Without Charley Pride, Mickey Guyton may have never imagined that a black woman could have a carer in country music. The 37-year-old is reflecting on the Country Music Hall of Fame member’s legacy, and how he inspired her to go for a seemingly impossible dream.
“Charley Pride means the world to me. His voice and his bravery made it possible for me to be able to have a career in country music,” Mickey tells Rolling Stone. “The fact that he was a Black man in country music resonated with me more than any particular song. His music moved people.”
Mickey’s Grammy-nominated song, “Black Like Me,” is a stark and empowering message about what it is like to be Black in America, a message she hopes inspires other artists to share important messages, just like Charley did.
“Artists can further his legacy by daring to be seen and bravely taking risks,” Mickey says. “Continue to make music that moves people like Charley did.”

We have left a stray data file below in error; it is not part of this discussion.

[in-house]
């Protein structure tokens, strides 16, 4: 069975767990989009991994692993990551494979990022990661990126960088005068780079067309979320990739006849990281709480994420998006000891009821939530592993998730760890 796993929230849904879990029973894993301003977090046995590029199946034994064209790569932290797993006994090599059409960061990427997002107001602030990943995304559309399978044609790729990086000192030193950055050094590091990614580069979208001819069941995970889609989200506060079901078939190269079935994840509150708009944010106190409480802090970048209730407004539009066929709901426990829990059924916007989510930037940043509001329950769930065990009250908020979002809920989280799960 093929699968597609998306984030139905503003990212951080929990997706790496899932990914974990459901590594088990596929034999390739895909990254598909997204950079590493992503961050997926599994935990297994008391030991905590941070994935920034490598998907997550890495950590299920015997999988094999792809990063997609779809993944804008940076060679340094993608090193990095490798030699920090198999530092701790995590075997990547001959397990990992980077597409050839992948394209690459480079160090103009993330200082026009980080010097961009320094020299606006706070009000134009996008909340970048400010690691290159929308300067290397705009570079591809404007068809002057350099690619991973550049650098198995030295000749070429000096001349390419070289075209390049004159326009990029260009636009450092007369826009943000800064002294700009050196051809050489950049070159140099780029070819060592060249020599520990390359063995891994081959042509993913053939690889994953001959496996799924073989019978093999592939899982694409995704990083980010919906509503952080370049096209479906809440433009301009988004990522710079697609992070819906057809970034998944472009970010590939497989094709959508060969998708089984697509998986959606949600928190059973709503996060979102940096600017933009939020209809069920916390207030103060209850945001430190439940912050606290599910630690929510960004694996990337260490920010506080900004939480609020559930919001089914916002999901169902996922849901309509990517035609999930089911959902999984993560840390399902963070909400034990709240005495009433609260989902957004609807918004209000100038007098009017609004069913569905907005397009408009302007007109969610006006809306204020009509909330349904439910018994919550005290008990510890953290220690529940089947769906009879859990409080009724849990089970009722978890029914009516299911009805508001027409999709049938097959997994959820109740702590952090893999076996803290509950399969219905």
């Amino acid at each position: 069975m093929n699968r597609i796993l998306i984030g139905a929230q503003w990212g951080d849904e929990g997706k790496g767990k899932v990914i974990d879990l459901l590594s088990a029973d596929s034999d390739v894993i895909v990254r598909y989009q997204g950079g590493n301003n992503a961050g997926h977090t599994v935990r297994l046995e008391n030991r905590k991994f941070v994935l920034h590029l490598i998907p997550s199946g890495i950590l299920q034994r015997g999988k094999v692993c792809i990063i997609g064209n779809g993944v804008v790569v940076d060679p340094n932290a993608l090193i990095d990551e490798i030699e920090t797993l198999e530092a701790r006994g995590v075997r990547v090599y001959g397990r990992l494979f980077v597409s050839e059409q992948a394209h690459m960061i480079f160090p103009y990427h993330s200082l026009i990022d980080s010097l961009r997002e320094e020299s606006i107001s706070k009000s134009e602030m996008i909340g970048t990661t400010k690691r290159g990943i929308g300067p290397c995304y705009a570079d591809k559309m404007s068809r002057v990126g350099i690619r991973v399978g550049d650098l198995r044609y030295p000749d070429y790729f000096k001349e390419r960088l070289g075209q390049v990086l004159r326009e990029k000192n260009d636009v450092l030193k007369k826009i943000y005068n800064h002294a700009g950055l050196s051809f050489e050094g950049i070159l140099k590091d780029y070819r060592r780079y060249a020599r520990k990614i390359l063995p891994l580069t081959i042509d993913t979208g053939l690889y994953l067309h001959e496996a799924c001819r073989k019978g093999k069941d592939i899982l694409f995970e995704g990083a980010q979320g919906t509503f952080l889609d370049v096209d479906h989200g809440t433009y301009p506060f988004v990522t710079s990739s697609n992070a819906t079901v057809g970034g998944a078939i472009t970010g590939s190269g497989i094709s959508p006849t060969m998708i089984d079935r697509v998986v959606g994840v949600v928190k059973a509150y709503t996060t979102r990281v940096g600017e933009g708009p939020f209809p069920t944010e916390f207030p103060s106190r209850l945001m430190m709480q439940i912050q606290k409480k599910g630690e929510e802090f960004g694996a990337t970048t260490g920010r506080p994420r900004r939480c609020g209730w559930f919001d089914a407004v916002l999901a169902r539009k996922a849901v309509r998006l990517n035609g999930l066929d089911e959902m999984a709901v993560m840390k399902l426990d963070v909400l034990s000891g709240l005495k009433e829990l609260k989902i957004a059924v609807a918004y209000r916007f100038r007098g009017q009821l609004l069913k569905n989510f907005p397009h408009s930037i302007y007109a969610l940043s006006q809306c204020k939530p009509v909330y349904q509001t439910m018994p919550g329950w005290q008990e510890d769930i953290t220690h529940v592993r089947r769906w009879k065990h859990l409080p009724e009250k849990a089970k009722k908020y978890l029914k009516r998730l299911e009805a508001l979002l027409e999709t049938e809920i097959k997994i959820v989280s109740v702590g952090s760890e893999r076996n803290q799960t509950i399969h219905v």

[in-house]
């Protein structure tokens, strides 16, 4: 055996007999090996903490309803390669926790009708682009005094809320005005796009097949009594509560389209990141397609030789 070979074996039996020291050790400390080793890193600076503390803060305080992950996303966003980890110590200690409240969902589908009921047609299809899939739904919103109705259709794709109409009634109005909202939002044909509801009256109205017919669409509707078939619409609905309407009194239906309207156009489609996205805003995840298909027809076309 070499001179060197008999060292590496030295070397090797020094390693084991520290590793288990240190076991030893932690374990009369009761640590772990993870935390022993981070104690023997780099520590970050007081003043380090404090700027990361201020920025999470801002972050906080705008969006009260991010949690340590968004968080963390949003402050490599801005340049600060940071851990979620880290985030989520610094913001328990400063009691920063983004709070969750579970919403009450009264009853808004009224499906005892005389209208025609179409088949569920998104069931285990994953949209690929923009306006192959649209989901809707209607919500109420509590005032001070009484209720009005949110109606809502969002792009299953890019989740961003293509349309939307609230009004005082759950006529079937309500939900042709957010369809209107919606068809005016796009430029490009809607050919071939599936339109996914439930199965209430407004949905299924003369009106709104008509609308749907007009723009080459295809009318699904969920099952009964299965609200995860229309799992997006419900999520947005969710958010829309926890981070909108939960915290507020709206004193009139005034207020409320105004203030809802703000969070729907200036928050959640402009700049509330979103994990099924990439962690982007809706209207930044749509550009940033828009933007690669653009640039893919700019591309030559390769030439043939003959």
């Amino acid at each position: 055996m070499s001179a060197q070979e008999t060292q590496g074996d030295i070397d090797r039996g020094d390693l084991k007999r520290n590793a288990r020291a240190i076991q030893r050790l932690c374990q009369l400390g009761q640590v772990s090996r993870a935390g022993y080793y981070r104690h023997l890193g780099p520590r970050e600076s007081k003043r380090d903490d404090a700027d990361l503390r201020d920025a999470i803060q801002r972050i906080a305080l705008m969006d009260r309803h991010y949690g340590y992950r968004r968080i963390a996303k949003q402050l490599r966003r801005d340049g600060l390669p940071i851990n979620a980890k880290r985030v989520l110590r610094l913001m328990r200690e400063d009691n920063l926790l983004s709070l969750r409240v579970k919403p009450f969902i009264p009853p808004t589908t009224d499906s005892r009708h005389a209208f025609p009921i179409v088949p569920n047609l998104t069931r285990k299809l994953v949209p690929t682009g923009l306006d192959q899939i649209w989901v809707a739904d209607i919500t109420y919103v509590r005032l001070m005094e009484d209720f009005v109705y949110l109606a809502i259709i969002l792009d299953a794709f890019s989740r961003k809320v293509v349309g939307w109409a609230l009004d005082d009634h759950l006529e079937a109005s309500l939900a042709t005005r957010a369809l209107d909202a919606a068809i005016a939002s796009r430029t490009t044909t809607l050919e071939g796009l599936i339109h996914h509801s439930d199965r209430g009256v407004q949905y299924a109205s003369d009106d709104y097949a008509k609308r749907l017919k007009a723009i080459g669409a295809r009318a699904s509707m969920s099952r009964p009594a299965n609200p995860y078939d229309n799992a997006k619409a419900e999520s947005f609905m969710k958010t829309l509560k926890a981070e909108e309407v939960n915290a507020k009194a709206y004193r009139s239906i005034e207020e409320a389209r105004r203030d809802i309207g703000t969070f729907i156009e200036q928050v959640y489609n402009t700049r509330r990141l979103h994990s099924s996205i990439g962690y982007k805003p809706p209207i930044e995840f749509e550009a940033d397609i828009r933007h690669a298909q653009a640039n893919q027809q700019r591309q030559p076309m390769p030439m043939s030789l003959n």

Charley passed away on December 12, due to complications from COVID-19.
“My heart is so heavy,” Darius Rucker said after the news was announced. “Charley Pride was an icon a legend and any other word [you] wanna use for his greatness. He destroyed barriers and did things that no one had ever done. But today I’m thinking of my friend. Heaven just got one of the finest people I know. I miss and love u CP!”
“We lost a great one today,” Keith Urban posted on social media. “Charley was such a pioneer on so many levels, but for me he was among the first country music voices I heard on our family’s record player. I sang many of his songs in my cover band days, and so it was surreal to finally be on stage with him at our All For The Hall concert playing ‘Kiss An Angel Good Morning.’ He was also one of kindest people I’ve ever met. Peace and blessings to your beautiful soul Charley – and to all of your family today.”